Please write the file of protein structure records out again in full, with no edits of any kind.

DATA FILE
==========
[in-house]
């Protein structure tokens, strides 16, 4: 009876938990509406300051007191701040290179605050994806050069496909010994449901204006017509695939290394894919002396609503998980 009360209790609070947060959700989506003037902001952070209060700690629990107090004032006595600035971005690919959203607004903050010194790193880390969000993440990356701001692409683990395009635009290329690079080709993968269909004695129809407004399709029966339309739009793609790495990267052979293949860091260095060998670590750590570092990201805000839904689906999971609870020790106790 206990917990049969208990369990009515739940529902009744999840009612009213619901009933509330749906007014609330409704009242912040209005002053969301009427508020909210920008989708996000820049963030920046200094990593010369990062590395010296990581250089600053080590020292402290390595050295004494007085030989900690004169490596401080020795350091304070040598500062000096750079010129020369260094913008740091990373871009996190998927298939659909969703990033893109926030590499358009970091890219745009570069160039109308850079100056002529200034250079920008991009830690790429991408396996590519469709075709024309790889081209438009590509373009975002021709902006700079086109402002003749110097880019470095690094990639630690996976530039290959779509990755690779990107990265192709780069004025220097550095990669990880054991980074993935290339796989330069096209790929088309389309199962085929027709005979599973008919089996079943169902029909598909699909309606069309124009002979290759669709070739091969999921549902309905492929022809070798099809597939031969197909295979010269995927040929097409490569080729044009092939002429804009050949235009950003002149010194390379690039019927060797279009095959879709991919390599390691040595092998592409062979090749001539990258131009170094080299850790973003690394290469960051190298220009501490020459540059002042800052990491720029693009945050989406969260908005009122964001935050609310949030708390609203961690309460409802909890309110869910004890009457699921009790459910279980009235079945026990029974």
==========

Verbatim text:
[in-house]
């Protein structure tokens, strides 16, 4: 009876938990509406300051007191701040290179605050994806050069496909010994449901204006017509695939290394894919002396609503998980 009360209790609070947060959700989506003037902001952070209060700690629990107090004032006595600035971005690919959203607004903050010194790193880390969000993440990356701001692409683990395009635009290329690079080709993968269909004695129809407004399709029966339309739009793609790495990267052979293949860091260095060998670590750590570092990201805000839904689906999971609870020790106790 206990917990049969208990369990009515739940529902009744999840009612009213619901009933509330749906007014609330409704009242912040209005002053969301009427508020909210920008989708996000820049963030920046200094990593010369990062590395010296990581250089600053080590020292402290390595050295004494007085030989900690004169490596401080020795350091304070040598500062000096750079010129020369260094913008740091990373871009996190998927298939659909969703990033893109926030590499358009970091890219745009570069160039109308850079100056002529200034250079920008991009830690790429991408396996590519469709075709024309790889081209438009590509373009975002021709902006700079086109402002003749110097880019470095690094990639630690996976530039290959779509990755690779990107990265192709780069004025220097550095990669990880054991980074993935290339796989330069096209790929088309389309199962085929027709005979599973008919089996079943169902029909598909699909309606069309124009002979290759669709070739091969999921549902309905492929022809070798099809597939031969197909295979010269995927040929097409490569080729044009092939002429804009050949235009950003002149010194390379690039019927060797279009095959879709991919390599390691040595092998592409062979090749001539990258131009170094080299850790973003690394290469960051190298220009501490020459540059002042800052990491720029693009945050989406969260908005009122964001935050609310949030708390609203961690309460409802909890309110869910004890009457699921009790459910279980009235079945026990029974």